Limyra (Lycia) 12 Yuvalılar - Λίμυρα

Λίμυρα - Limyra, polis in Lycia (SW Turkey)
polis

Modern description Princeton Encyclopedia

To the NE of Finike. It developed out of an old Lycian dynastic seat. A fortress, in part well preserved, stands on a spur (318 m high) of the Tocak-Dagi (1216 m high). Numismatic evidence shows that the citadel, with the epichoric-Lycian name of Zemu(ri), existed in the 5th c. B.C.
In the first half of the 4th c. the Lycian king Perikles, whose likeness is known from coins, resided here. He had his tomb built in the middle of the S wall of the lower citadel, which stands at 218 m on a terrace cut into the cliffs. Inspiration for the heroon came from the Porch of the Maidens of the Erechtheion, which stands over the grave of the attic king Kekrops in Athens, and the Nereid monument in Xanthos. The foundations included a burial chamber; above them rose a structure with the form of an Ionic temple of amphiprostyle design. Instead of columns there are caryatids, two of which have been re-erected and are now to be seen inside a protecting repository on the N side of the terrace. There also are blocks from a frieze which decorated the walls of the cella. It shows King Perikles setting out in his war chariot followed by a mounted guard and foot soldiers.
The gables were decorated with figurative acroteria. Only the theme of the N acroterion (Perseus and Medusa) can be reconstructed. All the fragments of the acroteria are now in the archaeological museum of Antalya.
The economic basis of the city was in the rich alluvial land stretching between the Kara-Cay and Alakir-Cay. The modern Finike developed from the old port for Limyra.
The wealth and power of the Lycian king Perikles are documented in the four large necropoleis. Ten tombs decorated with reliefs have been found to date. A third of all epichoric-Lycian funerary inscriptions are to be found in this city, the farthest E of the area occupied by Lycian culture. In necropolis IV an inscription has been found in Aramaic, the chancellery script of the Persian empire. To the E of the theater, some 20 m to the other side of the road, stands the tomb of Xntabura, which was built ca. 350 B.C. Three sides of the hyposorion, which takes the form of a Lycian tomb-niche with a flat roof, are decorated with reliefs. On the W side, the deceased stands before the judges of the other world; on the S side, a priest sacrifices a bull. The badly damaged relief of the N side shows a trip by chariot. The sarcophagus is decorated with an Ionic Cyma. On the gables crouch eagles guarding the tomb. Sphinxes with wings, and a statuette of a horseman, once stood on the roof of the tomb. The gable of another sarcophagus, decorated with reliefs of gorgons, hunting scenes, and a bull sacrifice, and dating from the same period, is to be found in the museum of Antalya.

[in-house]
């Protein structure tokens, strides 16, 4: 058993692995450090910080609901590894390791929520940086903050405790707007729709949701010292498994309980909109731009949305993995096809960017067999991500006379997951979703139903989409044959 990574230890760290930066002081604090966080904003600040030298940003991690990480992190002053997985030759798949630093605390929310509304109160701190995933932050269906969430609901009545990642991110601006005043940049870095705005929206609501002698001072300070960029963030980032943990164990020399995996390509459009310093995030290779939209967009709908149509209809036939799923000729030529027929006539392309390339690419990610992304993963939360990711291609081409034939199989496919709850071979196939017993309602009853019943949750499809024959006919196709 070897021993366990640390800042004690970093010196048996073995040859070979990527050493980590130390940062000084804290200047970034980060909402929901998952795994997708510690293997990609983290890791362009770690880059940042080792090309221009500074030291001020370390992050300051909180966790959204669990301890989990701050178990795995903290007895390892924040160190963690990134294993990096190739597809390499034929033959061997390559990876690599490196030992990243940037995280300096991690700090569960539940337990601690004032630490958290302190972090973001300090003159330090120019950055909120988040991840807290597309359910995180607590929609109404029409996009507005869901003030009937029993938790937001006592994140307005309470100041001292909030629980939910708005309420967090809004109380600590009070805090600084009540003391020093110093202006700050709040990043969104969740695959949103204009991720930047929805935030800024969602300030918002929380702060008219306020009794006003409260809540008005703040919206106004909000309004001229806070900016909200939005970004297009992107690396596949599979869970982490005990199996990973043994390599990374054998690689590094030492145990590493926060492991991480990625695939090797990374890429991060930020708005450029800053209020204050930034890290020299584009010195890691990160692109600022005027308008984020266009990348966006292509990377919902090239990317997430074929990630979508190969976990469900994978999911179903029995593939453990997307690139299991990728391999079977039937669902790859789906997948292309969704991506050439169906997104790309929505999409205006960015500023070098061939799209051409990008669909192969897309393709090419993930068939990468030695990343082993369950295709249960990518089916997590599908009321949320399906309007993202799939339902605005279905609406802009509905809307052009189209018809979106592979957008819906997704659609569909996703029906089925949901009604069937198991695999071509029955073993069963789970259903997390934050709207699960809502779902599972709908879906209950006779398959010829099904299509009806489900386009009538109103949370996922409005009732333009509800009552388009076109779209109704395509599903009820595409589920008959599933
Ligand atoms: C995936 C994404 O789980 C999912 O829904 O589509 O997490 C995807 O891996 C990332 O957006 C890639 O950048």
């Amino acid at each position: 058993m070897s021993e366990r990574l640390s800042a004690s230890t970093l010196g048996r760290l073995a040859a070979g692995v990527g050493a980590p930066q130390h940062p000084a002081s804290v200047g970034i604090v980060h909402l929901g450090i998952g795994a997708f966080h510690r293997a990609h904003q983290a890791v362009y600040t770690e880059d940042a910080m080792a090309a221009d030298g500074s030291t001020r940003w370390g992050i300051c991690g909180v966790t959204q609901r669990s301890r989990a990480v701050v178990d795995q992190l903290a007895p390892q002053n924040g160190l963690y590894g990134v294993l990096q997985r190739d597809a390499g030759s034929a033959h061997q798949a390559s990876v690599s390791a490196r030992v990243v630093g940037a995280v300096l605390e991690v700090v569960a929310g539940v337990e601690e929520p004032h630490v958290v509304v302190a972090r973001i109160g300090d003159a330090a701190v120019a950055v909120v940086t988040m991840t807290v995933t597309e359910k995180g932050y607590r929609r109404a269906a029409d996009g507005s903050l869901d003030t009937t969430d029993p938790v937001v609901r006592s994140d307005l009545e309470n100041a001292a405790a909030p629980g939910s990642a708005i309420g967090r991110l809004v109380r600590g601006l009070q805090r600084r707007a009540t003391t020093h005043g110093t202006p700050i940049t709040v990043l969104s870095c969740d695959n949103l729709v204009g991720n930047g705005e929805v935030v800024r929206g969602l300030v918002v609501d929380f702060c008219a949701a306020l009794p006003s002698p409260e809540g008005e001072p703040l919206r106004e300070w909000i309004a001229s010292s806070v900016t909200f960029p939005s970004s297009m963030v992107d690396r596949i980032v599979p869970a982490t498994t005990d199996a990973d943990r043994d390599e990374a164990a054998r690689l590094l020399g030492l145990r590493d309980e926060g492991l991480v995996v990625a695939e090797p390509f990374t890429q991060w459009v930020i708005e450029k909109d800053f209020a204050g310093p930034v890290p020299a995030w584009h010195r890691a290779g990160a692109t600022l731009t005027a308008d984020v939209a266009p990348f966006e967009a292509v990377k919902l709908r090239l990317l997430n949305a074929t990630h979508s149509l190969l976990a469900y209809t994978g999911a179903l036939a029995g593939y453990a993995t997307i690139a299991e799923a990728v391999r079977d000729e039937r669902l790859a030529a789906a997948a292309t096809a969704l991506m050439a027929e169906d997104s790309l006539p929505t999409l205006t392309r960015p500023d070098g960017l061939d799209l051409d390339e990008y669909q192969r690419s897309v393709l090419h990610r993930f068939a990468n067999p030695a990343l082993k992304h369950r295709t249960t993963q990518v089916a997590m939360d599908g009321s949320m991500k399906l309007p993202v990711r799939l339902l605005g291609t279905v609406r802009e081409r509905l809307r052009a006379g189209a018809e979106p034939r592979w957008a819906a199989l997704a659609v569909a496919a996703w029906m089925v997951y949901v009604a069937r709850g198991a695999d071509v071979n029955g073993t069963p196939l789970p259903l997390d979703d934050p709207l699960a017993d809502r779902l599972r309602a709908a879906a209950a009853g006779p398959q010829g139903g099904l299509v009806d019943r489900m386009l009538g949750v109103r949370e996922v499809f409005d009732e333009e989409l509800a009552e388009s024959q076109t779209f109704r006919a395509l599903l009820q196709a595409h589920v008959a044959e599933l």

It is in necropolis II to the W of the pyramidal mountain of the citadel that the greatest number of cliff tombs decorated with reliefs are to be found. Most noteworthy is the tomb of Tebursseli, running around the top of which is a relief showing battle scenes which are explained by accompanying inscriptions in Lycian. Tebursseli is shown fighting back to back with King Perikles against Arttumpara, a dynast who ruled in the Xanthos valley, and against Arttumpara's soldiers. A well-preserved relief showing a single combat decorates the cliff tomb of the wet nurse of the later dynast Trbbenimi of Limyra. To the W of the theater are numerous cliff terraces with houses, and cult-niches served for the worship of the twelve Lycian gods.
In Hellenistic-Roman times the original peasant settlement at the foot of the eminence on which the citadel stood began to take on the features of a city. Numerous ruins have been found on either side of the river Limyros. Recognizable are the E city gate and beneath a late Byzantine castle in the W city, the stylobate of a temple.
Near the S wall of the W city is the core of a tower-like structure which was a cenotaph for Gaius Caesar, adopted son of Augustus, who landed in Finike on his way back to Rome from Syria and died in Limyra in A.D. 4.
Following an earthquake in A.D. 141 the theater was completely reconstructed at considerable expense by the Lyciarch Opramoas. An impressive bridge 400 m long led in Roman times across the Alakir-Cay to the E.
From the Byzantine period there remain of the diocesan city of Limyra a ruined church in the lower citadel and the palace and church of the bishop inside the E city. (J. BORCHHARDT)

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